What Are the Odds of a Hole-In-One?


Justin Thomas Masters Justin Thomas Masters
Justin Thomas plays his shot from the 14th tee during the second round of the Masters on April 12, 2019 in Augusta. He later shot a hole-in-one on the 16th hole during the final round on Sunday. Kevin C. Cox/Getty Images

A standard, regulation-sized golf ball is a smidge smaller than 1.7 inches (4.3 centimeters) in diameter. Or, for comparison's sake, just a little larger than your garden-variety ping pong ball.

The standard, round cup that snuggles into an earthen hole on your run-of-the-mill manicured green on any of the more than 15,000 golf courses in the United States — or the more than 33,000 throughout the world — is, by rule, 4.25 inches (10.8 centimeters) in diameter.

Small ball. Big hole. So, what's the problem? Said no one who ever swung a club at a golf ball in his or her life.

Golf is hard. Getting that little ball into that not-so-big cup is way more difficult than Tiger Woods and those other professionals make it look. And for proof (other than trying it yourself, that is), the non-golfer should consider the Holy Grail of golf, the ever-elusive, never-foreseen, always-magical hole-in-one.

If golf is hard — and, again, give it a try if you've never — the quest for a hole-in-one is downright cruel. The odds of it are not hitting-the-lottery odds. But they might as well be.

To be sure, pros like Bryson DeChambeau and Justin Thomas can pop in an ace every once in a while. (And on the same day at the most prestigious tournament in the world, The Masters, no less.) But for your average golfer? Let's go to the scorecard:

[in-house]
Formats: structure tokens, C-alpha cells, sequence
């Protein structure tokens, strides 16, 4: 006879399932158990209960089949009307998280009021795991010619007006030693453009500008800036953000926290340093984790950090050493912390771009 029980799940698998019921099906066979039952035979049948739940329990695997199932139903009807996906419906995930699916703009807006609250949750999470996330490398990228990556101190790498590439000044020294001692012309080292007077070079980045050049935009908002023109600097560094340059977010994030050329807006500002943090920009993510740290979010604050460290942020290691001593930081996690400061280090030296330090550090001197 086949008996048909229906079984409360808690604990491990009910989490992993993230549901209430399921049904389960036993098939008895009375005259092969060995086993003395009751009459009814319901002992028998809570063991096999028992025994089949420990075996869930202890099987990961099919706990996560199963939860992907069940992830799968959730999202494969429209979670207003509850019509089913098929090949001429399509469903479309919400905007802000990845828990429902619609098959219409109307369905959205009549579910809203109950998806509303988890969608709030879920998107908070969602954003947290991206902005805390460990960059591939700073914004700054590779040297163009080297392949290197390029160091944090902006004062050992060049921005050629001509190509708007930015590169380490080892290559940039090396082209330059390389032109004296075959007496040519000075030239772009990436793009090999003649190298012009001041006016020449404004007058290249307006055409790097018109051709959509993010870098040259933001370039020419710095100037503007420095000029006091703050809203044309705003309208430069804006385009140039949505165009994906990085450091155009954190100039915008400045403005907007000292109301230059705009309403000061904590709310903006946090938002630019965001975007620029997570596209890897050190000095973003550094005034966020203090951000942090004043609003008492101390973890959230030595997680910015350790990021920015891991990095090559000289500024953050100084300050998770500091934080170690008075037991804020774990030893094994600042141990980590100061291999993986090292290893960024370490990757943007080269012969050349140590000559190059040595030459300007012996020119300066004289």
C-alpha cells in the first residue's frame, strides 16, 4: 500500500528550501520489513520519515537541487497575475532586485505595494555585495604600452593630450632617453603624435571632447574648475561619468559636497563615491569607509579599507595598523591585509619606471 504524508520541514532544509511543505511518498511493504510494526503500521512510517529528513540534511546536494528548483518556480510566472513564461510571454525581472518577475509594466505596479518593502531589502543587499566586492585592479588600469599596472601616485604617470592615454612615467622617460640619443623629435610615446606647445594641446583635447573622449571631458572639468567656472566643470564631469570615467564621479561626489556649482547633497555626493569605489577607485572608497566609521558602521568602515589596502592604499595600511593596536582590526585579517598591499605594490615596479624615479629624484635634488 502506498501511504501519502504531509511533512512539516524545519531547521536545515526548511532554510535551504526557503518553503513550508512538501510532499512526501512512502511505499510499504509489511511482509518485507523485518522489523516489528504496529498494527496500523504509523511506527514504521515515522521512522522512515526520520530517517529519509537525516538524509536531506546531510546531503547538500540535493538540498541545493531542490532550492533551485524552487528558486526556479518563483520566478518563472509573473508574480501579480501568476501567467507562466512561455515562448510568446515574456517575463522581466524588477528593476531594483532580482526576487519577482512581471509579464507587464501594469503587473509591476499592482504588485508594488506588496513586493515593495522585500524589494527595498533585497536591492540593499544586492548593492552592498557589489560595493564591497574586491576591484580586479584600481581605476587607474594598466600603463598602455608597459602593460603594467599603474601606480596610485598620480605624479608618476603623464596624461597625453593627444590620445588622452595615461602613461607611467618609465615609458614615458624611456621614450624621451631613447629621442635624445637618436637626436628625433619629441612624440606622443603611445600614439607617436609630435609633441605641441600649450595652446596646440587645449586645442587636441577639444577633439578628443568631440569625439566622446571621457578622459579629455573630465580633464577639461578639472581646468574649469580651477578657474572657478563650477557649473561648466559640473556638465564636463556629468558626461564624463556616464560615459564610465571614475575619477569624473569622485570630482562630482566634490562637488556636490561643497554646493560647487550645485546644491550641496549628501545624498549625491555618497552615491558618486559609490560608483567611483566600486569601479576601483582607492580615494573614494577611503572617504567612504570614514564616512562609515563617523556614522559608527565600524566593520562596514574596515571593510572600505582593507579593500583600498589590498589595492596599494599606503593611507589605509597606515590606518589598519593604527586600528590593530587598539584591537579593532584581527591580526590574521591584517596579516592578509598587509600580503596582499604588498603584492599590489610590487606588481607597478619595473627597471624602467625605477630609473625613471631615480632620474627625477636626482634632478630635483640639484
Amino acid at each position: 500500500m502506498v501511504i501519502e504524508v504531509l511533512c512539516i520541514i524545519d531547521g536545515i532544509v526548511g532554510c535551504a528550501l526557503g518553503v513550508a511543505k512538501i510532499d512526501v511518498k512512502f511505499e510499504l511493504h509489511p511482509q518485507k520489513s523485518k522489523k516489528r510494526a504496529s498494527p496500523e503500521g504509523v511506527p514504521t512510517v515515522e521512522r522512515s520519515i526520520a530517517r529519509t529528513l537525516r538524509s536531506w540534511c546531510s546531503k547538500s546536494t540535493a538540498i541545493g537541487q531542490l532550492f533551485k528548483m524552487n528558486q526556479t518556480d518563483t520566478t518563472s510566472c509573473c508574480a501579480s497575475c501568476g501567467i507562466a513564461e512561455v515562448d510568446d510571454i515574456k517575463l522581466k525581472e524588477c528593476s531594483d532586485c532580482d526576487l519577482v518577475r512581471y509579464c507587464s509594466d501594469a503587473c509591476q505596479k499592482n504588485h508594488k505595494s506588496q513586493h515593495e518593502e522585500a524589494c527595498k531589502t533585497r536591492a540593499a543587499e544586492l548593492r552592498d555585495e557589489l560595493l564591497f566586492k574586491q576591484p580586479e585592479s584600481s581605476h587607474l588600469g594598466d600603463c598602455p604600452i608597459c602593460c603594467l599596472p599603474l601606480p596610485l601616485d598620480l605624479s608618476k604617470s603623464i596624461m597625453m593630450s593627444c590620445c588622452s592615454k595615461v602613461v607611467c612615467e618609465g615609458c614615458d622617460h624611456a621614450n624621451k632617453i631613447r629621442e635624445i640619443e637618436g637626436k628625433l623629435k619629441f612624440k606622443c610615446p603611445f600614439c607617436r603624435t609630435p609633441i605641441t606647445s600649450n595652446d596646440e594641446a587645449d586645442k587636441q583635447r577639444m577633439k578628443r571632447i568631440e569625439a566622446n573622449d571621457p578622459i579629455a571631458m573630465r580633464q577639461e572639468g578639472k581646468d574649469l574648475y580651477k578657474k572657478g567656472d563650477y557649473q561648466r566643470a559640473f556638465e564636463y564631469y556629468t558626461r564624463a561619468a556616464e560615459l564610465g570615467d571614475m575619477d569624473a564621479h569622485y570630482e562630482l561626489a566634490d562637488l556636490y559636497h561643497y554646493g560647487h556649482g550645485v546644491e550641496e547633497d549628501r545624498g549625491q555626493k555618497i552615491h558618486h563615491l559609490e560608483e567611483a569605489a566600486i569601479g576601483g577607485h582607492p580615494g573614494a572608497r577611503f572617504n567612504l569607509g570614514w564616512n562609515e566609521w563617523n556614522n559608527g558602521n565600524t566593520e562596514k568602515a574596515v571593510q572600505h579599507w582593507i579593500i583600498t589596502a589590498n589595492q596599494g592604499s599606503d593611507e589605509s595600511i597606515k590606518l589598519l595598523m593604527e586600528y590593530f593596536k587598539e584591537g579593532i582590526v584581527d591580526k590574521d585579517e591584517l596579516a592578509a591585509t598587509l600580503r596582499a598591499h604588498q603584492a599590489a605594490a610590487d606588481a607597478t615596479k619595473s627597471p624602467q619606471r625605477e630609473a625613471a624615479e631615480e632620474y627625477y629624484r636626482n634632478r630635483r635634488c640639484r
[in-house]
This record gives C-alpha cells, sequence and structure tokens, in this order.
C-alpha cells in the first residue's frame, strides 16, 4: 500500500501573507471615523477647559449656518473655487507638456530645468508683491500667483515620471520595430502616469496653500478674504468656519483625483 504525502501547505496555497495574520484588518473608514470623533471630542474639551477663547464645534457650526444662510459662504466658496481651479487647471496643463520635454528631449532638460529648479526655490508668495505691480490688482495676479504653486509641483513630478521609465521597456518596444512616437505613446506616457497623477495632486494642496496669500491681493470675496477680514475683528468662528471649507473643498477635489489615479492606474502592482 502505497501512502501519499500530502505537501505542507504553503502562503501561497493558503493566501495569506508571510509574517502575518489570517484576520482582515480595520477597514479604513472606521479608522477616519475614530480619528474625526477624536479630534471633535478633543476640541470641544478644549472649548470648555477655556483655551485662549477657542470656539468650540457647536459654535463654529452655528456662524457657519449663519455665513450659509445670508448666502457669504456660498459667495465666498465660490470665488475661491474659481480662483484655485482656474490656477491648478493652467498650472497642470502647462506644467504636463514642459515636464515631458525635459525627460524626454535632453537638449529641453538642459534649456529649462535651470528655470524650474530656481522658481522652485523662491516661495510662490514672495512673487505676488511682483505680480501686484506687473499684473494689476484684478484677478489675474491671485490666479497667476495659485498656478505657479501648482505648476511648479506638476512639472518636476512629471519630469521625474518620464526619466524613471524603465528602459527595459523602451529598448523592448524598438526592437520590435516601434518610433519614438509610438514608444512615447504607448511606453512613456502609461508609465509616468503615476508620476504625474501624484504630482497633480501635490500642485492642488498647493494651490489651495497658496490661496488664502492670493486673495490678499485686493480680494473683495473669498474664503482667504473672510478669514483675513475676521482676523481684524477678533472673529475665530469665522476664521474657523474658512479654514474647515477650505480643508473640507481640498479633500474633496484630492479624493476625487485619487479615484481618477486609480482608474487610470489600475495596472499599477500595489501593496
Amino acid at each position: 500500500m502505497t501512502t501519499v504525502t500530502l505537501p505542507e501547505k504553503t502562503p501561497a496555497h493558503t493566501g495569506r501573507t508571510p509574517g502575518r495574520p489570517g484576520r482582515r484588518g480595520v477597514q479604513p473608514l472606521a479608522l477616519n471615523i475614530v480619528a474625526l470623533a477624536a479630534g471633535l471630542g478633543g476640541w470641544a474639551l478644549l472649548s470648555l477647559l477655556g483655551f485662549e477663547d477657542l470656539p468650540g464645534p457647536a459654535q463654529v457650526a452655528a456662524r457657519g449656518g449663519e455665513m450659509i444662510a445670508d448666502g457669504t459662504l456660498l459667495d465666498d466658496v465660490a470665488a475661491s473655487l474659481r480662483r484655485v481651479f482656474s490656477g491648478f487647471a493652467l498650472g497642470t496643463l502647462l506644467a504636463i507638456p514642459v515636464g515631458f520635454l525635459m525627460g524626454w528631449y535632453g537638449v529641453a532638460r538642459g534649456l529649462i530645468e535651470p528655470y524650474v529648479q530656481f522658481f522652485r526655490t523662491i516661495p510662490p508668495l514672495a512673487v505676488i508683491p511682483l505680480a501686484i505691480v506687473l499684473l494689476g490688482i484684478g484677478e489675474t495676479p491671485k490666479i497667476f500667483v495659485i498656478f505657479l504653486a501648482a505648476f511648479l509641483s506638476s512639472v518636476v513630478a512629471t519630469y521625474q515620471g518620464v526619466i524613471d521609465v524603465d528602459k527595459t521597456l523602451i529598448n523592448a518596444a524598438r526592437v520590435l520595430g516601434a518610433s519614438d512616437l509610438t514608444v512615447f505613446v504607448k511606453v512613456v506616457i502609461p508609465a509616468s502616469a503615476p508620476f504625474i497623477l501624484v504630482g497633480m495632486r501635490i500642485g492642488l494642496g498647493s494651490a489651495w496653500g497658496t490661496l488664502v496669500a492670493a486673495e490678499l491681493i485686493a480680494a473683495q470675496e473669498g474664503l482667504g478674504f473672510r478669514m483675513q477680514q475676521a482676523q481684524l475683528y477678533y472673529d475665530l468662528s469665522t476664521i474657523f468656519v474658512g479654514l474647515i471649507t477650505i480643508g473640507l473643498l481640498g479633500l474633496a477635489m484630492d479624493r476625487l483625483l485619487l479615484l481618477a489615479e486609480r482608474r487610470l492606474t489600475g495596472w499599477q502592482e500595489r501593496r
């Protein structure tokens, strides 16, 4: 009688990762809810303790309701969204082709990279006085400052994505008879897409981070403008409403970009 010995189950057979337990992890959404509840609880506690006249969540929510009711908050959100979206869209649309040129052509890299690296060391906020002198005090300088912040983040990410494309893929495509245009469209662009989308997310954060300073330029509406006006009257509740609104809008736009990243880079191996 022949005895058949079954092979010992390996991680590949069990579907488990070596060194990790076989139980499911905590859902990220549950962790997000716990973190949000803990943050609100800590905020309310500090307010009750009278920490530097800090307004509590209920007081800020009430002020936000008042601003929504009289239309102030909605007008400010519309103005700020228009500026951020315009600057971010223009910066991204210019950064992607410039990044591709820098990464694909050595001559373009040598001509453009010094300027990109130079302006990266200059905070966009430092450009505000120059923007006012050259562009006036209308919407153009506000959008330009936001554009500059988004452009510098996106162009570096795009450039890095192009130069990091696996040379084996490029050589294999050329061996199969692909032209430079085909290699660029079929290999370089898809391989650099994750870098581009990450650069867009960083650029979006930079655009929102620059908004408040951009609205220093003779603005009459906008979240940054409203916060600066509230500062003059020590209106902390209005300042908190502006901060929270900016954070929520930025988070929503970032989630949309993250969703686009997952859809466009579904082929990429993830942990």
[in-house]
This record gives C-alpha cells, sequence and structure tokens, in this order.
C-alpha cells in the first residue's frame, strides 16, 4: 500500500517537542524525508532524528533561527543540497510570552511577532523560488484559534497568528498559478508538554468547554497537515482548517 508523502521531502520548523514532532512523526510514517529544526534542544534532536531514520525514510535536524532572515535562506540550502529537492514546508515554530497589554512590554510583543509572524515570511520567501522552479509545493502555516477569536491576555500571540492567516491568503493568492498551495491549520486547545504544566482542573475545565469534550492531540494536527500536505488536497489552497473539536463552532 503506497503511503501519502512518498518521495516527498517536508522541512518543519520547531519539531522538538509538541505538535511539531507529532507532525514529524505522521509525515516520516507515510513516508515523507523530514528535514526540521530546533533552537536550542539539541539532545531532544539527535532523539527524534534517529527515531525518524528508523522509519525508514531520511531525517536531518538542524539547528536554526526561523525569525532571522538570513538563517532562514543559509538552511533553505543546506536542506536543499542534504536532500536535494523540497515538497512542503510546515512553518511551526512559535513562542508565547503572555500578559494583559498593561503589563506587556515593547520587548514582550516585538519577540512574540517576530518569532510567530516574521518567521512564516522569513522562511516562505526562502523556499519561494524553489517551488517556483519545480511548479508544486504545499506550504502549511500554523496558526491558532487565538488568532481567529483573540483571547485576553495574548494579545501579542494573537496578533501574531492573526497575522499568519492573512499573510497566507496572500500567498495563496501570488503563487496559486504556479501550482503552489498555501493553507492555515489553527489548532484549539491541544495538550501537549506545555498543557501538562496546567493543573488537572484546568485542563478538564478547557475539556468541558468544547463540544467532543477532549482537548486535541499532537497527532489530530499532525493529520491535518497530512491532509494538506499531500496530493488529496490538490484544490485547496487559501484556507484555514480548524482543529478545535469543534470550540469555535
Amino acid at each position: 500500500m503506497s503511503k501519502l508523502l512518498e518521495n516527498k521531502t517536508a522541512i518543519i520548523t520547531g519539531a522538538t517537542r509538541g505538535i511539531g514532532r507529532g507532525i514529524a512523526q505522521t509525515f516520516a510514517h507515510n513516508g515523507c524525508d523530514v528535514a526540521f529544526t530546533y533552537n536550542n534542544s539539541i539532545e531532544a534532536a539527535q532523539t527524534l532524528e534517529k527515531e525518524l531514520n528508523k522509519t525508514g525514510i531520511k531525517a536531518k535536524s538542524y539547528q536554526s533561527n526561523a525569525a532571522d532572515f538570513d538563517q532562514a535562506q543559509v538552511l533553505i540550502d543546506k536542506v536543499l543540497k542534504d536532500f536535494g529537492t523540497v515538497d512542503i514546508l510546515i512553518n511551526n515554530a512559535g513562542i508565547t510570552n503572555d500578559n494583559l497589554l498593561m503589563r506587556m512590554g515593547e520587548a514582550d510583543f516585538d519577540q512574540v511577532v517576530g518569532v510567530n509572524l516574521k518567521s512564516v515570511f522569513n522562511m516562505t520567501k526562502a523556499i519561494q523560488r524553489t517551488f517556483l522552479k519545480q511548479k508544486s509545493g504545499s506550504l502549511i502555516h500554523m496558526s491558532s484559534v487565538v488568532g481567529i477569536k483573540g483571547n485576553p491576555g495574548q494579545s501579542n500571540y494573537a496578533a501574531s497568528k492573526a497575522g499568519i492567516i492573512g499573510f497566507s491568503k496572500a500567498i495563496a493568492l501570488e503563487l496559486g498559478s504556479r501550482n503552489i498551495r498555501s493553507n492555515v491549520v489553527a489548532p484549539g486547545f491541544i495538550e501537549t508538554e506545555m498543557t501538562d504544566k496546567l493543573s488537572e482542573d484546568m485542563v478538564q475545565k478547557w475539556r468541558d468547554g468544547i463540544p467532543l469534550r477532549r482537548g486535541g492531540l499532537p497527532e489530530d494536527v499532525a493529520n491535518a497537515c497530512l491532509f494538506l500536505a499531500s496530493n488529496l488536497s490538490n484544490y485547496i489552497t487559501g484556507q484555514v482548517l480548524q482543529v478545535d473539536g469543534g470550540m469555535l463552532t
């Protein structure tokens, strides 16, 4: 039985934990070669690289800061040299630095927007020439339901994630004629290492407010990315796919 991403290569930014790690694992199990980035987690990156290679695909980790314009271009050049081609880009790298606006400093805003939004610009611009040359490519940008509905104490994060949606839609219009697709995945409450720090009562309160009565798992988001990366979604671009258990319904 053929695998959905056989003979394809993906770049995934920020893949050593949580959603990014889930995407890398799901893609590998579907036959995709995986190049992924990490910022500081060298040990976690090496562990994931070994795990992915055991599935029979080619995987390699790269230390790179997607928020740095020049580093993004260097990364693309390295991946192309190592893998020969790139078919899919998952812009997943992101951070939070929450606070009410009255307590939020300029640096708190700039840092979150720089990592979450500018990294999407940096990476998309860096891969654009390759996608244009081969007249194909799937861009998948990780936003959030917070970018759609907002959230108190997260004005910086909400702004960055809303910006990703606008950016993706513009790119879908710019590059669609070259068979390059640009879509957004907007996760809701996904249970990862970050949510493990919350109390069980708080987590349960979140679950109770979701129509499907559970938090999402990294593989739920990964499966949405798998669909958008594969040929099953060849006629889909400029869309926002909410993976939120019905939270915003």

According to the National Hole-In-One Registry, which a tad immodestly back-slaps itself as "The Premiere Worldwide Hole-In-One Golf Registry," somewhere north of 128,000 holes-in-one are registered every year. Which sounds like a lot. Except golfers play somewhere around 450 million rounds of golf every year.

That means a hole-in-one is officially registered about once every 3,500 rounds. (A round is generally considered 18 holes, though the United States Golf Association sometimes accepts a hole-in-one on a shortened round.) If you play a round of golf a day, it'd take more than 9.5 years to get in 3,500 rounds. If you play twice a week, it'd take you more than 33.6 years to get in 3,500 rounds.

Another business, National Hole-In-One Insurance — it provides protection to golf courses that give out prizes for holes-in-ones during competitions — estimates that, for your average player, the odds of holing out in one stroke are 12,000 to 1. A PGA Tour pro, like DeChambeau or Thomas, faces 2,500-to-1 odds. On every chance at an ace.

The numbers, undoubtedly, are a little sketchy. The USGA isn't exactly looking over every golfer's shoulder. Video proof is not required. A credible witness is about all you need.

Still, as any weekend duffer who's gone at the pin on a par 3 knows, just about any ace (flat-out cheating and do-overs notwithstanding) is a legit ace.